Winnipeg Free Press - PRINT EDITION

Canadian activist duo home soon

  • Print

ST. PETERSBURG, Russia -- It was hoped two Canadian Greenpeace activists would return home by the weekend after Russia dropped charges against them following a protest outside an oil rig in the Arctic.

A Greenpeace spokesman confirmed Wednesday Alexandre Paul of Montreal and Paul Ruzycki of Port Colborne, Ont., were among 29 members of the group who had their criminal cases closed under an amnesty that was passed by Russian parliament earlier this month.

"The families are really relieved. This news is the best Christmas present that the families of the activists could receive," Diego Creimer said in a phone interview.

'The families are really relieved. This news is the best Christmas present that the families of the activists could receive'

The move has been seen by many as an attempt by the Kremlin to dampen criticism of Russia's human rights record before the Winter Olympics in Sochi in February.

Paul and Ruzycki were held in custody for two months along with their fellow activists before they were released in November pending trial.

They were originally charged with piracy, but that was downgraded to hooliganism.

Greenpeace says the activists who have had their cases closed have already applied to the Russian authorities for exit visas to leave the country and expect to get them in the next few days.

The two Canadians have all they need to return home, Creimer said.

"Now we're down to the logistics, basically booking flights," he said. "We're expecting the two Canadian Greenpeace activists to be arriving in Canada by this weekend."

Greenpeace said one member of the group from Italy failed to get his case closed due to the lack of an interpreter and will have to visit the St. Petersburg branch of Russia's investigative committee again today.

Russian President Vladimir Putin has questioned the Greenpeace protesters' intentions to protect the Arctic and alleged that they were trying to hurt Russia's economic interests.

He said earlier this month he did not mind that charges against the Greenpeace team were dropped under the amnesty, but that he hoped "this will not happen again."

The activists on board the Greenpeace vessel Arctic Sunrise were originally charged with piracy when some of them attempted to scale an offshore drilling platform belonging to the state-owned natural gas giant Gazprom. The charges were later downgraded to hooliganism before the amnesty was approved.

Greenpeace had maintained the charges were absurd.

 

Republished from the Winnipeg Free Press print edition December 26, 2013 A18

Fact Check

Fact Check

Have you found an error, or know of something we’ve missed in one of our stories?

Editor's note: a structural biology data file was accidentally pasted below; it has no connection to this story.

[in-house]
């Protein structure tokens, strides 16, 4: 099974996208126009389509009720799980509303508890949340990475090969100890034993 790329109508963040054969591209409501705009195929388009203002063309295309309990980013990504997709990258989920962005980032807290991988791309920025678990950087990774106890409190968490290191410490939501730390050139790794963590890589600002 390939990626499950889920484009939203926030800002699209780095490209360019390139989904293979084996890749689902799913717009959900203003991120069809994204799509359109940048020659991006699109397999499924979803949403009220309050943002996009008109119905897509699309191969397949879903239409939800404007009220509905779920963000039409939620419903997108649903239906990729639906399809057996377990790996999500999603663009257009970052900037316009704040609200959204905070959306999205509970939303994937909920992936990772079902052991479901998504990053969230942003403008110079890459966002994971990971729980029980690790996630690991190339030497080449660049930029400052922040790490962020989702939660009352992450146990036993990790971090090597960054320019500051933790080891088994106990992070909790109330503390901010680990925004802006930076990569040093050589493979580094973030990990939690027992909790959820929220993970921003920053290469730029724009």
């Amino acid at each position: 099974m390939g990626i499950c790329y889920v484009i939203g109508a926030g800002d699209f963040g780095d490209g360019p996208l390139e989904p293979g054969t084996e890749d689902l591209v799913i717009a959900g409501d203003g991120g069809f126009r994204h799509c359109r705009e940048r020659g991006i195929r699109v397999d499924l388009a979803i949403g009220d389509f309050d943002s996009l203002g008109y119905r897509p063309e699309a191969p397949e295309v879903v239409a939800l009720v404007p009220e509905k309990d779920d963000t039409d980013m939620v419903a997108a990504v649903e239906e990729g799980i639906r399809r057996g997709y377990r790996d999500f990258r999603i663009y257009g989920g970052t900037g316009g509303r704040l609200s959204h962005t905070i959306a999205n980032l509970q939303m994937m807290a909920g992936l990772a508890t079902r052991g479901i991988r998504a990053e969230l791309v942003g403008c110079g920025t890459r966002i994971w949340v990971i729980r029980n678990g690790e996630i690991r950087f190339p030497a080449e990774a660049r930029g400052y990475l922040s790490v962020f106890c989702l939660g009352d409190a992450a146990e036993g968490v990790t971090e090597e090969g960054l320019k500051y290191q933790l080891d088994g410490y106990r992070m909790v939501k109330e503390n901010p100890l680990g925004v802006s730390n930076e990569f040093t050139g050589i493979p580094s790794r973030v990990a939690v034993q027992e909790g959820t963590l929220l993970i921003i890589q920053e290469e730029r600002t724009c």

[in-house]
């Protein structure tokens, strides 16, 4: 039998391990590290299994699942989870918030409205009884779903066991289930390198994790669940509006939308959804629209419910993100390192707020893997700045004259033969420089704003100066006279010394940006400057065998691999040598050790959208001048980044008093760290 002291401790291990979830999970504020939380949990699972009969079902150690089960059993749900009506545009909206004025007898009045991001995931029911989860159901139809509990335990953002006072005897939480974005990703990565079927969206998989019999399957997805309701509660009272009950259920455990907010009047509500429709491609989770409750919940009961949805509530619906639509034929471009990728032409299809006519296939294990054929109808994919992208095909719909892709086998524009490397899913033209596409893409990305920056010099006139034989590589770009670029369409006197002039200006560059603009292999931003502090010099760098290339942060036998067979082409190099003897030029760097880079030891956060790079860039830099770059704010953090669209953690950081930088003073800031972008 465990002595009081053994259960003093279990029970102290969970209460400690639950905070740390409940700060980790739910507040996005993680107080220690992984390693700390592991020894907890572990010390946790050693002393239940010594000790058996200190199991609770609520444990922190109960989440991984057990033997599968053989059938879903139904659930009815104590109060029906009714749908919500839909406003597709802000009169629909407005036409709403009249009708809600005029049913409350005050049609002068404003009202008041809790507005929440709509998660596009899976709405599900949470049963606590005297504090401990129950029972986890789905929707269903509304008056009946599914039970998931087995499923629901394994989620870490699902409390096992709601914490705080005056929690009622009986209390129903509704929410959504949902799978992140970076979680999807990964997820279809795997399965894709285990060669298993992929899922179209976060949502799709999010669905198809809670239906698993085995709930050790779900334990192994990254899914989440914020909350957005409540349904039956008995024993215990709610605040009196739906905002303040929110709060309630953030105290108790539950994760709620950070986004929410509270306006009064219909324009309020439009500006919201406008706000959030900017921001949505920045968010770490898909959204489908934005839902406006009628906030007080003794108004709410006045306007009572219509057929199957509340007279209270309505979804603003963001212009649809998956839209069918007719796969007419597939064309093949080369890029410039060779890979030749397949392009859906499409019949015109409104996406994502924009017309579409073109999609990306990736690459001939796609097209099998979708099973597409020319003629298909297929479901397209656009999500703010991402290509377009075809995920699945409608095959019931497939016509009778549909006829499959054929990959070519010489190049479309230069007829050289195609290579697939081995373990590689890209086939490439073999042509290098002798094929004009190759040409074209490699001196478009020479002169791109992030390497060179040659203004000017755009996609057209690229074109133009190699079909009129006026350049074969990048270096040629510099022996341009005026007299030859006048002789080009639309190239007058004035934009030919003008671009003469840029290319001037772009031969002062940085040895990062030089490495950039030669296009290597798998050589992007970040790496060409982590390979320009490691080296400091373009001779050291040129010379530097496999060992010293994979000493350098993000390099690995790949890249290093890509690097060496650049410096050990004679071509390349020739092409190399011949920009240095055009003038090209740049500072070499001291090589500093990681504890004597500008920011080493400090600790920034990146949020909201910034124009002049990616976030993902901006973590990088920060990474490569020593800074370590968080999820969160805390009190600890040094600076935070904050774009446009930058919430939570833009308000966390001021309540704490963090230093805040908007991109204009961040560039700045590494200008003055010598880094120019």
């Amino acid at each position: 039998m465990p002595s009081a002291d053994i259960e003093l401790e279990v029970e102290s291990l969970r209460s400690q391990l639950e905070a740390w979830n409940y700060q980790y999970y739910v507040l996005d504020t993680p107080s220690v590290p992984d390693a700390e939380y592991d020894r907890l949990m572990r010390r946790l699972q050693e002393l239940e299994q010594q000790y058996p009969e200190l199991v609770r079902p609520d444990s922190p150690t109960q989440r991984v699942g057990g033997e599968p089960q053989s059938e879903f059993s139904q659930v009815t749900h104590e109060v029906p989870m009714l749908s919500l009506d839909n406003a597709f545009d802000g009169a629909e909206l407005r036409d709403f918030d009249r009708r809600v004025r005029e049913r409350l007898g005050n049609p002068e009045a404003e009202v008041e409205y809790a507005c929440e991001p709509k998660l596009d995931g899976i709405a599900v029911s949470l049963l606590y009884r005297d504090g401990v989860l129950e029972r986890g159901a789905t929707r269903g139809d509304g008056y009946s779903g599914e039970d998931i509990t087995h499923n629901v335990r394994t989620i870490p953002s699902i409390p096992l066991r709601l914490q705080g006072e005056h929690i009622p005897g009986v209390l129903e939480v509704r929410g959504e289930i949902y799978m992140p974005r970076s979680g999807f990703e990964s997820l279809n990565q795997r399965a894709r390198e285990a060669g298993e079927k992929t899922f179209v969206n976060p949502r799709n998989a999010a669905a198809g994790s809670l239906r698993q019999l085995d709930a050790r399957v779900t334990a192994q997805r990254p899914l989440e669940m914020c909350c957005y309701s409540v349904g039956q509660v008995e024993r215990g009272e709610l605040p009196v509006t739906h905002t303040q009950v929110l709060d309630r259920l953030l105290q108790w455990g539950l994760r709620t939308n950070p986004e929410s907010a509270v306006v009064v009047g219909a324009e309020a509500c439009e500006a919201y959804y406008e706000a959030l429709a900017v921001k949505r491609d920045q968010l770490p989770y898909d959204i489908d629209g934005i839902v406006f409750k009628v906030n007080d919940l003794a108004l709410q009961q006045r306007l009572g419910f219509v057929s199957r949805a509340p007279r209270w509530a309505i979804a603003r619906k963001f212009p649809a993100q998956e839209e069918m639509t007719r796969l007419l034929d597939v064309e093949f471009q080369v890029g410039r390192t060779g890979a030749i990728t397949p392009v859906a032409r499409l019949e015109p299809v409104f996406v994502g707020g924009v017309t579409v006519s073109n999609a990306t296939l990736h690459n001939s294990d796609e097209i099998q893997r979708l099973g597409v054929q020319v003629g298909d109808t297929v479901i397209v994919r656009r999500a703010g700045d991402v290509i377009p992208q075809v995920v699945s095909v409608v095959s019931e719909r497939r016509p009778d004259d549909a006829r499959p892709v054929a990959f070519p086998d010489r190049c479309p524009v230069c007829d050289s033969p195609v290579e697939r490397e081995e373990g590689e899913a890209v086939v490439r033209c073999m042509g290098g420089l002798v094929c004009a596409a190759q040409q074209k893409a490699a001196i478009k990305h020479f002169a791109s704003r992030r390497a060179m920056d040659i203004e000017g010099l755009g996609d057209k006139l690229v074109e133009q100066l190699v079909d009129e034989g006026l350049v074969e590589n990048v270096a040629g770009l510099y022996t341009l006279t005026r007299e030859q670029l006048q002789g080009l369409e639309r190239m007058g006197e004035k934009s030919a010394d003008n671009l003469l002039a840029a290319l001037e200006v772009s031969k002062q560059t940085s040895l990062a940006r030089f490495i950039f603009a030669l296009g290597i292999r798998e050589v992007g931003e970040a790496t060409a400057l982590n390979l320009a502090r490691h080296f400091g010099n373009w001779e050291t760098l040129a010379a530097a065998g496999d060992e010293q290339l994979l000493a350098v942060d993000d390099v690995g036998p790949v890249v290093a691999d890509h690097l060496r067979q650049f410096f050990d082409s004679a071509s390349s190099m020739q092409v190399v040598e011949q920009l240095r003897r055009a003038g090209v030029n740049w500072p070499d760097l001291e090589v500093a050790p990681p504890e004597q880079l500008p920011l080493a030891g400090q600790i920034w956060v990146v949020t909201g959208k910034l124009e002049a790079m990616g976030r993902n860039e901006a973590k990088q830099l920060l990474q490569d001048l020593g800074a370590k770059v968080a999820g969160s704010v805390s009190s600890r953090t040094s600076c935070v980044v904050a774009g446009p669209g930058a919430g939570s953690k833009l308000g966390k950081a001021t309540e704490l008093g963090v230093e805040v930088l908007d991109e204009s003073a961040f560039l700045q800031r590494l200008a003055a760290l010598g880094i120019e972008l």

Please use the form below and let us know.

* Required
  • Please post the headline of the story or the title of the video with the error.

  • Please post exactly what was wrong with the story.

  • Please indicate your source for the correct information.

  • Yes

    No

  • This will only be used to contact you if we have a question about your submission, it will not be used to identify you or be published.

  • Cancel

Having problems with the form?

Contact Us Directly
  • Print

You can comment on most stories on winnipegfreepress.com. You can also agree or disagree with other comments. All you need to do is be a Winnipeg Free Press print or e-edition subscriber to join the conversation and give your feedback.

You can comment on most stories on winnipegfreepress.com. You can also agree or disagree with other comments. All you need to do is be a Winnipeg Free Press print or e-edition subscriber to join the conversation and give your feedback.

Have Your Say

New to commenting? Check out our Frequently Asked Questions.

Have Your Say

Comments are open to Winnipeg Free Press print or e-edition subscribers only. why?

Have Your Say

Comments are open to Winnipeg Free Press Subscribers only. why?

The Winnipeg Free Press does not necessarily endorse any of the views posted. By submitting your comment, you agree to our Terms and Conditions. These terms were revised effective April 16, 2010.

letters

Make text: Larger | Smaller

LATEST VIDEO

Body pulled from river is missing 15-year-old girl

View more like this

Photo Store Gallery

  • Two Canadian geese perch themselves for a perfect view looking at the surroundings from the top of a railway bridge near Lombard Ave and Waterfront Drive in downtown Winnipeg- Standup photo- May 01, 2012   (JOE BRYKSA / WINNIPEG FREE PRESS)
  • Young goslings jostle for position to take a drink from a puddle in Brookside Cemetery Thursday morning- Day 23– June 14, 2012   (JOE BRYKSA / WINNIPEG FREE PRESS)

View More Gallery Photos

Poll

Do you agree with the mandatory helmet law for cyclists under 18?

View Results

Ads by Google